Profiling and fractionation of crude extracts
First, 1 g of ethanol crude extract was dissolved in 5 mL of methanol and was subjected to column chromatography fractionation in 3.0 × 50 cm glass columns (Kontes Scientific Glassware, Vineland, NJ, USA) packed with silica gel G60, 70–230 mesh (Merck, Darmstadt, Germany) linked to an EYEL-L4 pump (Tokyo Rikakikai, Tokyo, Japan). Gradient concentrations of solvents that differ in polarity (25 mL each of five different concentrations: 20%, 40%, 60%, 80%, and 100%) were used to elute the crude extract. The solvents used were hexane, ethyl acetate, methanol, acetonitrile, and water in order of increasing polarity. The yield fractions were collected in clean class tubes and gathered based on the solvent used. The solvents were evaporated from the yield fractions under reduced pressure by using a centrifuge evaporator.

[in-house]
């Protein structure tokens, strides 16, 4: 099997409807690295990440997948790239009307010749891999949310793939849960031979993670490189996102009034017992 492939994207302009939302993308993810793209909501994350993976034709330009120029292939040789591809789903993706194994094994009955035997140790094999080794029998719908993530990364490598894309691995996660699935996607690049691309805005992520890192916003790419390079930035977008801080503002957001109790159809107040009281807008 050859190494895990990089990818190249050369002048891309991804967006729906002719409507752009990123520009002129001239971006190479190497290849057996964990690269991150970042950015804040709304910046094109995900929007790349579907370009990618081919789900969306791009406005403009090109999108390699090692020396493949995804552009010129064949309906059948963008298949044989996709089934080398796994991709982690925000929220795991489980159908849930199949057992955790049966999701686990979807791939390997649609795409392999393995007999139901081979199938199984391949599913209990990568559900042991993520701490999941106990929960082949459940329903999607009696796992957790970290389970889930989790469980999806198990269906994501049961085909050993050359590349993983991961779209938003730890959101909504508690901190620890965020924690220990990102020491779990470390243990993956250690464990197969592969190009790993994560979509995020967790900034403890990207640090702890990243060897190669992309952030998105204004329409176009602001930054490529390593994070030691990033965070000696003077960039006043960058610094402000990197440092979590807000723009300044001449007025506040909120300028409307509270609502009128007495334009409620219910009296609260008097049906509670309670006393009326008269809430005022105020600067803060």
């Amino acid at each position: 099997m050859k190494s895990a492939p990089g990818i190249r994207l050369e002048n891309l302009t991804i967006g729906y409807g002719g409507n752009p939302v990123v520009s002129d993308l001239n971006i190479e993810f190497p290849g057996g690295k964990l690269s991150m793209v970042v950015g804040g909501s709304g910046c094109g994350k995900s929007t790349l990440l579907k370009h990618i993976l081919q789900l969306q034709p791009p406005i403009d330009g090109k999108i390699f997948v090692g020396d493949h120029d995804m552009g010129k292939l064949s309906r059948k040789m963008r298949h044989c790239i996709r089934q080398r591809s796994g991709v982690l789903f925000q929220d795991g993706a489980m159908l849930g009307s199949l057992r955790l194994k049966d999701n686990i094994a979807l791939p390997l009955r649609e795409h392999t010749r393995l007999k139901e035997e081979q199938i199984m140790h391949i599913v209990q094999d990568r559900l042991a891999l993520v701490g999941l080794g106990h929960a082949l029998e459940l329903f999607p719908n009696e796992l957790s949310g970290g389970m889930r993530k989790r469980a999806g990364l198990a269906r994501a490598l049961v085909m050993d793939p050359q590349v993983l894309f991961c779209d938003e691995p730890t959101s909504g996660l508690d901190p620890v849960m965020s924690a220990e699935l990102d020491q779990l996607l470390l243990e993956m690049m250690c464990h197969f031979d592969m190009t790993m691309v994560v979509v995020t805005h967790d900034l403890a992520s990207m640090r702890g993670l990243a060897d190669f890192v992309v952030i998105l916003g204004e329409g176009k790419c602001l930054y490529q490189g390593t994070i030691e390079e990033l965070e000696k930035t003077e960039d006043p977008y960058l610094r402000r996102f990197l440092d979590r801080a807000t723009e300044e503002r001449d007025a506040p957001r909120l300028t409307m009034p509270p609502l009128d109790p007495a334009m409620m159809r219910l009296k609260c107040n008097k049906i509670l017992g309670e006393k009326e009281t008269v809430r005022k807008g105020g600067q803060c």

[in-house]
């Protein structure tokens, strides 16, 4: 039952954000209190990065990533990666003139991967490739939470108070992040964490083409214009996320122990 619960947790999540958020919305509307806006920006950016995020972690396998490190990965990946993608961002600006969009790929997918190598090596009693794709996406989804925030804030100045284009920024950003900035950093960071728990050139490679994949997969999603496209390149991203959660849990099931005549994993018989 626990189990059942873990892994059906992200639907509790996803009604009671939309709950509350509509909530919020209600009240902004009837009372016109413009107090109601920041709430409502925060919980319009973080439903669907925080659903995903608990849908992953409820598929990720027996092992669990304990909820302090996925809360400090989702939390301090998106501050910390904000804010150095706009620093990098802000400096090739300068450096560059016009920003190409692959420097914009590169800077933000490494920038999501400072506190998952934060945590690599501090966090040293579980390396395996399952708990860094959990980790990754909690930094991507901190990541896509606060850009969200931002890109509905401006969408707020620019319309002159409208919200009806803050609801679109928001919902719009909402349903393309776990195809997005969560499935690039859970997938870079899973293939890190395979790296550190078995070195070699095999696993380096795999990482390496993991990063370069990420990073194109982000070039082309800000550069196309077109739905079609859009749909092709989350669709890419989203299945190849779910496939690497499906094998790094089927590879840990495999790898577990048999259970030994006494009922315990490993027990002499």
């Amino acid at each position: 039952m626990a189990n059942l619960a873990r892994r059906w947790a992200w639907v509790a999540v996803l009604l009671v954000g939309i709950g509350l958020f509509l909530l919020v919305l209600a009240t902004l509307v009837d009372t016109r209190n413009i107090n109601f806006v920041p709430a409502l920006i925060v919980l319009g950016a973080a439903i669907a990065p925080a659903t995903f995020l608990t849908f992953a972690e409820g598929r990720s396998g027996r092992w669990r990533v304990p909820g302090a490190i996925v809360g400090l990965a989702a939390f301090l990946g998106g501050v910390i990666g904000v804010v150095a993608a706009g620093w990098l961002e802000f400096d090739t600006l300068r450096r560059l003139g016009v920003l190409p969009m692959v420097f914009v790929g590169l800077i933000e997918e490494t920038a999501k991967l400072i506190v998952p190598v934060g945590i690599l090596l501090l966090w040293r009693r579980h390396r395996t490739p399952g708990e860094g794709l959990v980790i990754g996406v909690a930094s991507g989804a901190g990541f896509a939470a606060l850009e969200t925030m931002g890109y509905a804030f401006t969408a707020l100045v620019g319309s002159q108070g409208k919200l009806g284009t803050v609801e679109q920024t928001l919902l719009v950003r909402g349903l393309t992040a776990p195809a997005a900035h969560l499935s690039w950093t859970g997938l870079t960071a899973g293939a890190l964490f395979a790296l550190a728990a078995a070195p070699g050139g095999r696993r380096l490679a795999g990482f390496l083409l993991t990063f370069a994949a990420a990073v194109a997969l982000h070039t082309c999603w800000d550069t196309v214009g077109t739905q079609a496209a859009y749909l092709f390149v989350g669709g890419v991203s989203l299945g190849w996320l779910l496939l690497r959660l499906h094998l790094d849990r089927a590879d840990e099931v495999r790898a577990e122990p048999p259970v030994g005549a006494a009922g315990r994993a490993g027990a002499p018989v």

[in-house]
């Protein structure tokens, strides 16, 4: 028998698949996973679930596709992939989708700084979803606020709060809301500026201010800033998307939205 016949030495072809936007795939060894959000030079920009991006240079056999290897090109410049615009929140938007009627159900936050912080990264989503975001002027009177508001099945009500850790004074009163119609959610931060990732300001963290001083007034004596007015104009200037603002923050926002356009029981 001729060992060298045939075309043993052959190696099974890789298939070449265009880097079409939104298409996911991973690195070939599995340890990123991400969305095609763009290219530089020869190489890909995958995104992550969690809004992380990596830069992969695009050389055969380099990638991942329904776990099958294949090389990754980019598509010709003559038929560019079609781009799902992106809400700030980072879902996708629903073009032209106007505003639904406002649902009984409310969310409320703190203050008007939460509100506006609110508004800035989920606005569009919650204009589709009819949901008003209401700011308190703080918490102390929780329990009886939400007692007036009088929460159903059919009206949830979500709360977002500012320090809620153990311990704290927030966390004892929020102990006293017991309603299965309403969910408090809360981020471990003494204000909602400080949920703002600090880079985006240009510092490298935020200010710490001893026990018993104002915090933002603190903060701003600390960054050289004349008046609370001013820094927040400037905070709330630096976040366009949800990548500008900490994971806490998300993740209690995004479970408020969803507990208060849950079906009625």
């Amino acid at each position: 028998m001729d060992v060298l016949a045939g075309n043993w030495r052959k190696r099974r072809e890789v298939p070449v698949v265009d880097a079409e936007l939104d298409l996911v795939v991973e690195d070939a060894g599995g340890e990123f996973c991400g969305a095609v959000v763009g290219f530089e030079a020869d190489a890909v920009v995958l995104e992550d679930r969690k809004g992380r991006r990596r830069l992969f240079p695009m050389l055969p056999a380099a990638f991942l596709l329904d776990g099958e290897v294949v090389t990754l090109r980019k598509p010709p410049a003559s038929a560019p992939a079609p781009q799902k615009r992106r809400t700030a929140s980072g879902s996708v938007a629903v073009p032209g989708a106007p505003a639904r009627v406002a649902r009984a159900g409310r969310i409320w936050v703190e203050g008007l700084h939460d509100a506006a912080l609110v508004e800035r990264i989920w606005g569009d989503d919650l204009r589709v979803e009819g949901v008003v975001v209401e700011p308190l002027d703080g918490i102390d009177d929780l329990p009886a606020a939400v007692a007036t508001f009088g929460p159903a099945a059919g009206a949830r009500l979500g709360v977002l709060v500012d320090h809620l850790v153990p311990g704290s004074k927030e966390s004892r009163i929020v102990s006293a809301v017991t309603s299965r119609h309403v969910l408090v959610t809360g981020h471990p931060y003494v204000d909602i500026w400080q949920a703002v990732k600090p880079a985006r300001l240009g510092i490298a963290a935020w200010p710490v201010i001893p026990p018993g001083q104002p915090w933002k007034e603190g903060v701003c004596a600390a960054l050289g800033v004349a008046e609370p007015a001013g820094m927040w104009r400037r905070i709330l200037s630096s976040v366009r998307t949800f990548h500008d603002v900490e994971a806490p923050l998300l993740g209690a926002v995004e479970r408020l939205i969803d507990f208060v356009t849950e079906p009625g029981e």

Antioxidant and free radical study
Ferric reducing antioxidant power (FRAP)
This method was performed by preparing the working FRAP reagent as described below:
The 300 mmol/L acetate (pH 3.6) buffer was prepared by mixing 3.1 g of sodium acetate trihydrate (C2H3NaO2:3H2O) with 16 mL of glacial acetic acid/L of buffer solution.
The TPTZ solution was prepared by dissolving 10 mmol/L TPTZ in 40 mmol/L HCl.
We mixed 20 mmol/L FeCl3 × 6H2O with distilled water.
The three reagents were mixed to a 10:1:1 ratio by adding 25 mL of the acetate buffer, 2.5 mL of the TPTZ solution, and 2.5 mL of the FeCl3 × 6 H2O solution. The working solution must always be freshly prepared.
Standards of known Fe(II) concentrations were prepared. (FeSO4:7H2O) was run in triplicate for calibration in several concentrations from 100 μmol/L to 1000 μmol/L.
FRAP reagent was used as a blank.
Approximately 150 μL of the total FRAP reagent was added to each well in a 96-well (300 μL) microplate. A 20 μL portion of the sample was then added to each well in triplicate, and the absorbance at 593 nm was measured after 15 min. The relative activities of the samples were assessed by comparing their activities with that of the Fe+2 equivalent .